The Evil One will do everything he can to entice you. He will come and whisper in your ear and tell you that things are ok, and that if you sin just this once, it will be ok. In this, he is a wolf in sheep’s clothing, as our Lord describes. Reject the Evil One. When he pursues us, we must cling to the Cross, in order that we may come into our inheritance, that we may produce good fruit.

Fortify yourselves. Make good use of the sacraments; train yourselves and those dear to you in the practice and in the habit of the virtues. In a few minutes you will come forward to receive our Lord in the Sacrament. Before you do this, you will be asked to confess your sins to almighty God, with the intent of living in charity with your neighbor, following God’s commandments, and walking in God’s ways. We will confess that we have sinned, and we will ask God to forgive us our offenses, and we will ask for help “to walk in newness of life”.

It is this walking “in newness of life” that we are to work out in our lives, that we may bear good fruit, and do the will of Almighty God, not only in the big things, the things involving marriage and money, but also in the mundane, ordinary, every-day things. If we allow ourselves to be faithful in the small things, it will make being faithful in the extraordinary things so much easier, and it will help us to see that to which all the saints, the martyrs, the prophets, and the patriarchs have pointed: the Vision Glorious. May we come to sing with Blessed John Keble:

Hail, gladdening Light, of His pure glory poured
Who is the immortal Father, heavenly, blest,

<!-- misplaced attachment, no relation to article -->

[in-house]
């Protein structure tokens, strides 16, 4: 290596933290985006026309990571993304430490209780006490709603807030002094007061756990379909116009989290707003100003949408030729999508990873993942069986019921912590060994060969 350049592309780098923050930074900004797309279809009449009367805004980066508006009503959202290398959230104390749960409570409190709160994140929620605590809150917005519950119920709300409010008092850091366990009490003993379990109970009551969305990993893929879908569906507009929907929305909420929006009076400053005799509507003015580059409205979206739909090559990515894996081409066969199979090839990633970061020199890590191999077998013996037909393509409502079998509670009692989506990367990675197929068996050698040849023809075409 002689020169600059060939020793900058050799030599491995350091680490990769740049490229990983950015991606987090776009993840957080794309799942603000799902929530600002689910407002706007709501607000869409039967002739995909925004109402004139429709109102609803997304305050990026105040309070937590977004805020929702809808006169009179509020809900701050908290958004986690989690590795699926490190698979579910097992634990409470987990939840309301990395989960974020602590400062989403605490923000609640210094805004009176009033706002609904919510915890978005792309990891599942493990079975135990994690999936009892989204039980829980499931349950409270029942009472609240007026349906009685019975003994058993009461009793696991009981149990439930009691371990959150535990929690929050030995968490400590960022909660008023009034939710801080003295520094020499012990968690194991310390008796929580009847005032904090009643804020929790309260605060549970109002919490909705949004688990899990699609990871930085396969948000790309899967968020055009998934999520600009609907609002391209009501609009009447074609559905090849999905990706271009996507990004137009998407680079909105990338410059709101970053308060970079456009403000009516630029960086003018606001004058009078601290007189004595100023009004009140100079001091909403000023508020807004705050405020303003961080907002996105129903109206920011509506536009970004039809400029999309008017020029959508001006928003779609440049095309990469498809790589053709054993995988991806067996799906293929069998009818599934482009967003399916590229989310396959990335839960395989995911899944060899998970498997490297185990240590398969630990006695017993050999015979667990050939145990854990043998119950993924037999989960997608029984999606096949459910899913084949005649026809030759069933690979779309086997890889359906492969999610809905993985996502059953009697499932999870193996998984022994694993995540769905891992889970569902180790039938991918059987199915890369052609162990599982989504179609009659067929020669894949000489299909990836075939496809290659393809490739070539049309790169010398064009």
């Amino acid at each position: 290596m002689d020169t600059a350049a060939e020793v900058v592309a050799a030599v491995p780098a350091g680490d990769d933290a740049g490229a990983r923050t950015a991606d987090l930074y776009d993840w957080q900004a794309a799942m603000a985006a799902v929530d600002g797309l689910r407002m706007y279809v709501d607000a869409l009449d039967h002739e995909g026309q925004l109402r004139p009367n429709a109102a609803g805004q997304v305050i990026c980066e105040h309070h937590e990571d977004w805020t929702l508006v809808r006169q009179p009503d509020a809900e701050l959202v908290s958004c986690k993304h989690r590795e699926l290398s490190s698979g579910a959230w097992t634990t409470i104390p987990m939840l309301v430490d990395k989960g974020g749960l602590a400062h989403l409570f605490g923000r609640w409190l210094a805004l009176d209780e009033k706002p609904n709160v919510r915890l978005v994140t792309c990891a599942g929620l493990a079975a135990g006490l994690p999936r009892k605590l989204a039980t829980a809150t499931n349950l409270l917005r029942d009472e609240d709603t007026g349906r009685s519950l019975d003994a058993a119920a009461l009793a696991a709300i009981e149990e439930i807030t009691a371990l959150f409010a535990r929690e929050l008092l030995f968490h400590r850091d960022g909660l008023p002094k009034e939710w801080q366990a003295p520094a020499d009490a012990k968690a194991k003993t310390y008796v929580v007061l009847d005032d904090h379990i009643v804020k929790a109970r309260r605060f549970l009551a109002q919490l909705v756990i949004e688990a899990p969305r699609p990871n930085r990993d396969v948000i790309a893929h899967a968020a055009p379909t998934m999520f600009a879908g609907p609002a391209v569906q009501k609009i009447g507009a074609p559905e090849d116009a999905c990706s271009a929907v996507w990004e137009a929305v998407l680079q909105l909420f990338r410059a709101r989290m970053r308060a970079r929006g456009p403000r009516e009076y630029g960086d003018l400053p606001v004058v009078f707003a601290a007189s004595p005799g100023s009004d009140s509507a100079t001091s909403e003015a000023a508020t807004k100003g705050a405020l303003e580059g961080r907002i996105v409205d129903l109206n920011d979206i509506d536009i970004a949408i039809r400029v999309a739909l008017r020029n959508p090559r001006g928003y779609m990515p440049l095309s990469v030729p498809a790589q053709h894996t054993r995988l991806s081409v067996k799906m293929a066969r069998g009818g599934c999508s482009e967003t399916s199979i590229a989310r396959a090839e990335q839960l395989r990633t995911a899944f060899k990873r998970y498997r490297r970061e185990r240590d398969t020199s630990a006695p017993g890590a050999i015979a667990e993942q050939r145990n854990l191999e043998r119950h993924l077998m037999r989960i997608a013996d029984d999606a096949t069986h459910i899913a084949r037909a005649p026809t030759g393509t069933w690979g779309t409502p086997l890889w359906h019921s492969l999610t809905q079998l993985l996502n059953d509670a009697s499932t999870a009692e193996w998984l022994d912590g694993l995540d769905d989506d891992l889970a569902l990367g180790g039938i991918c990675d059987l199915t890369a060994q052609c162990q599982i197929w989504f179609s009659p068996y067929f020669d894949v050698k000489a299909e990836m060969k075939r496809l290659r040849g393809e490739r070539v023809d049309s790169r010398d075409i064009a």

Holiest of Holies – Jesus Christ our Lord!
Now we are come to the sun’s hour of rest;

The lights of evening round us shine;

We hymn the Father, Son, and Holy Spirit divine!
Worthiest art thou at all times to be sung

With undefiled tongue,
Son of our God, giver of life, alone:

Therefore in all the world thy glories, Lord, they own.


+ In the name of the Father, and of the Son, and of the Holy Ghost. Amen.

Homily for Candlemas

A Sermon for the Feast of Candlemas
Mr. Zachary Braddock, Seminarian
Holy Apostles Anglican Church
2 Feb 2014

In the name of the Father, and of the Son, and of the Holy Ghost. Amen.

We celebrate this morning the last feast of Christmas. This is one of the oldest commemorations on our calendar, and we can see this from the great proliferation of names which it has accumulated: The Presentation of Christ in the Temple; The Purification of the Blessed Virgin Mary; Candlemas; The Meeting of the Lord.
Today, forty days after we commemorate Jesus’s birth in a stable, we read in The Gospel according to St. Luke that Mary and Joseph bring Jesus to the temple in Jerusalem, as good Jewish parents always did for their first born son, as the Law commanded. Make no mistake, Jesus, Mary, and Joseph make a small, but obedient Jewish family. There they meet an old man named Simeon. Simeon takes up the child Jesus in his arms and he says, “Lord, now lettest thou thy servant depart in peace, according to thy word: for mine eyes have seen thy salvation, which thou hast prepared before the face of all people; a light to lighten the Gentiles, and the glory of thy people Israel.” (Luke 2:29-32)
There is a lot in the scripture readings this morning. But there are two main things i want to focus on.
First, Throughout this Epiphany season, our readings have concentrated on the revelation of Christ. On Epiphany itself, we read how a star led the gentile wise men from the east to bethlehem, where they offered gifts and fell down and worshipped the Christ child.
The next Sunday, our Gospel reading was the story of the boy Jesus in the Temple, staying behind after his parents left to hear the teachers and converse with them.
On the Second Sunday after Epiphany, we fast forward twenty or so years to Jesus’ baptism; where, upon his rising from the water, the Holy Spirit appears as a dove and the Father says from heaven, “Thou art my beloved Son, in whom I am well pleased.”